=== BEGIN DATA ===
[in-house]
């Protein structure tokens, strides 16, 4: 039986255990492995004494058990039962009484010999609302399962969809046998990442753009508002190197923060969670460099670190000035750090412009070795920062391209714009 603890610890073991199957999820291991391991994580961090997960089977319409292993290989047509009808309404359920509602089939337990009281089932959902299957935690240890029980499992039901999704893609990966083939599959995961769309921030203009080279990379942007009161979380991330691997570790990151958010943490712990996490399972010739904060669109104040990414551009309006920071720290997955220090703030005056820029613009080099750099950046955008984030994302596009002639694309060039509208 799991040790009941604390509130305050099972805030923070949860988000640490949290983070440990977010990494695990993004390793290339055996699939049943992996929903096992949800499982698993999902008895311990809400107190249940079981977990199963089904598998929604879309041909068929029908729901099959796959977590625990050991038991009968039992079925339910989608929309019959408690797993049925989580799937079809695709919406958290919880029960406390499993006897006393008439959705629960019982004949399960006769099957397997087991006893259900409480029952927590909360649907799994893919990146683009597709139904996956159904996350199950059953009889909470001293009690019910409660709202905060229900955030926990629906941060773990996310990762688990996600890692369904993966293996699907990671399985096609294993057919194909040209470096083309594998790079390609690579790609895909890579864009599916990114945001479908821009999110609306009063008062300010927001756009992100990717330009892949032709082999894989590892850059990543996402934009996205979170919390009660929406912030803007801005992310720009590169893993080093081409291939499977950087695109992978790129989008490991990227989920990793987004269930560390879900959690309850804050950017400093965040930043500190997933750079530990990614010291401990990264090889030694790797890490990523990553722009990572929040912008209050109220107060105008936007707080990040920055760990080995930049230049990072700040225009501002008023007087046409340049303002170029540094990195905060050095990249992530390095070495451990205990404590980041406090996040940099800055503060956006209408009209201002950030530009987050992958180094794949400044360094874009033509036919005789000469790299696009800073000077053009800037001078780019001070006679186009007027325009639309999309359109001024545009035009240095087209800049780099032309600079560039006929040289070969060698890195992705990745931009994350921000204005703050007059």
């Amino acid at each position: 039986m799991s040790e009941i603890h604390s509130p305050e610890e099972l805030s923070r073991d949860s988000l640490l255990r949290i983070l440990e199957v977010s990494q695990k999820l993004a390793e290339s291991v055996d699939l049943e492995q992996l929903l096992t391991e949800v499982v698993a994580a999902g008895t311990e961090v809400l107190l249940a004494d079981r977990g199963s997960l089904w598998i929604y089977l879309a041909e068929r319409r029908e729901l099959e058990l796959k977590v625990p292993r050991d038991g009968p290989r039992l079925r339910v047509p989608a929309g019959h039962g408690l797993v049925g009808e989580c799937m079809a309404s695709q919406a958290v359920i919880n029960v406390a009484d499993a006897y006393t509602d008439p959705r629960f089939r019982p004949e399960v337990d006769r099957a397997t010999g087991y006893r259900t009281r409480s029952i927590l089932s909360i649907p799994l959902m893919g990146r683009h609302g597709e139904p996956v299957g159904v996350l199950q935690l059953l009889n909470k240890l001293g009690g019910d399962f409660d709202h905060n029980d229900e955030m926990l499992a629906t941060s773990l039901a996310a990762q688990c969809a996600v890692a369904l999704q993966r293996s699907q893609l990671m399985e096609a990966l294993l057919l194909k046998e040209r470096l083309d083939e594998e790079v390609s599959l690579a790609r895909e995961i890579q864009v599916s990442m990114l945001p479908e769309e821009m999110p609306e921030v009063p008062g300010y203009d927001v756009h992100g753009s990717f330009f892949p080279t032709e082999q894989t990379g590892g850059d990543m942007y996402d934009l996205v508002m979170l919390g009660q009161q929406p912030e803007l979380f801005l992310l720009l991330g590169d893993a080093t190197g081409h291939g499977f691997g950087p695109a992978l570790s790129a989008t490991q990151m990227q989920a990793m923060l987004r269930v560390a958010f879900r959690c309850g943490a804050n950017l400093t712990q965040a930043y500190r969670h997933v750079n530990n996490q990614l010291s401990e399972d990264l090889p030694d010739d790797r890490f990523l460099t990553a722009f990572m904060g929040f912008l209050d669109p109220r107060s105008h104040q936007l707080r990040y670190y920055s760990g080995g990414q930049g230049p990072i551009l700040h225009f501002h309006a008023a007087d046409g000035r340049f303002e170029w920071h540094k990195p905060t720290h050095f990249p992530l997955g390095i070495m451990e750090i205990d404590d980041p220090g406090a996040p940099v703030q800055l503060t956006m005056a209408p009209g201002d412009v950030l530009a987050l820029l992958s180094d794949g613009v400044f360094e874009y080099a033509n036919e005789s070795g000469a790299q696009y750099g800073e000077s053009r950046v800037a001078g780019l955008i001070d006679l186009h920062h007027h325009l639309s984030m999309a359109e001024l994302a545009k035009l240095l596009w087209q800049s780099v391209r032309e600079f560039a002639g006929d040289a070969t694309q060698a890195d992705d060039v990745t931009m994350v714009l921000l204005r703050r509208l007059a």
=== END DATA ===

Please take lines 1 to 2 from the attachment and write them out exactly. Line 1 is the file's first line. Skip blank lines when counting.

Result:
[in-house]
């Protein structure tokens, strides 16, 4: 039986255990492995004494058990039962009484010999609302399962969809046998990442753009508002190197923060969670460099670190000035750090412009070795920062391209714009 603890610890073991199957999820291991391991994580961090997960089977319409292993290989047509009808309404359920509602089939337990009281089932959902299957935690240890029980499992039901999704893609990966083939599959995961769309921030203009080279990379942007009161979380991330691997570790990151958010943490712990996490399972010739904060669109104040990414551009309006920071720290997955220090703030005056820029613009080099750099950046955008984030994302596009002639694309060039509208 799991040790009941604390509130305050099972805030923070949860988000640490949290983070440990977010990494695990993004390793290339055996699939049943992996929903096992949800499982698993999902008895311990809400107190249940079981977990199963089904598998929604879309041909068929029908729901099959796959977590625990050991038991009968039992079925339910989608929309019959408690797993049925989580799937079809695709919406958290919880029960406390499993006897006393008439959705629960019982004949399960006769099957397997087991006893259900409480029952927590909360649907799994893919990146683009597709139904996956159904996350199950059953009889909470001293009690019910409660709202905060229900955030926990629906941060773990996310990762688990996600890692369904993966293996699907990671399985096609294993057919194909040209470096083309594998790079390609690579790609895909890579864009599916990114945001479908821009999110609306009063008062300010927001756009992100990717330009892949032709082999894989590892850059990543996402934009996205979170919390009660929406912030803007801005992310720009590169893993080093081409291939499977950087695109992978790129989008490991990227989920990793987004269930560390879900959690309850804050950017400093965040930043500190997933750079530990990614010291401990990264090889030694790797890490990523990553722009990572929040912008209050109220107060105008936007707080990040920055760990080995930049230049990072700040225009501002008023007087046409340049303002170029540094990195905060050095990249992530390095070495451990205990404590980041406090996040940099800055503060956006209408009209201002950030530009987050992958180094794949400044360094874009033509036919005789000469790299696009800073000077053009800037001078780019001070006679186009007027325009639309999309359109001024545009035009240095087209800049780099032309600079560039006929040289070969060698890195992705990745931009994350921000204005703050007059």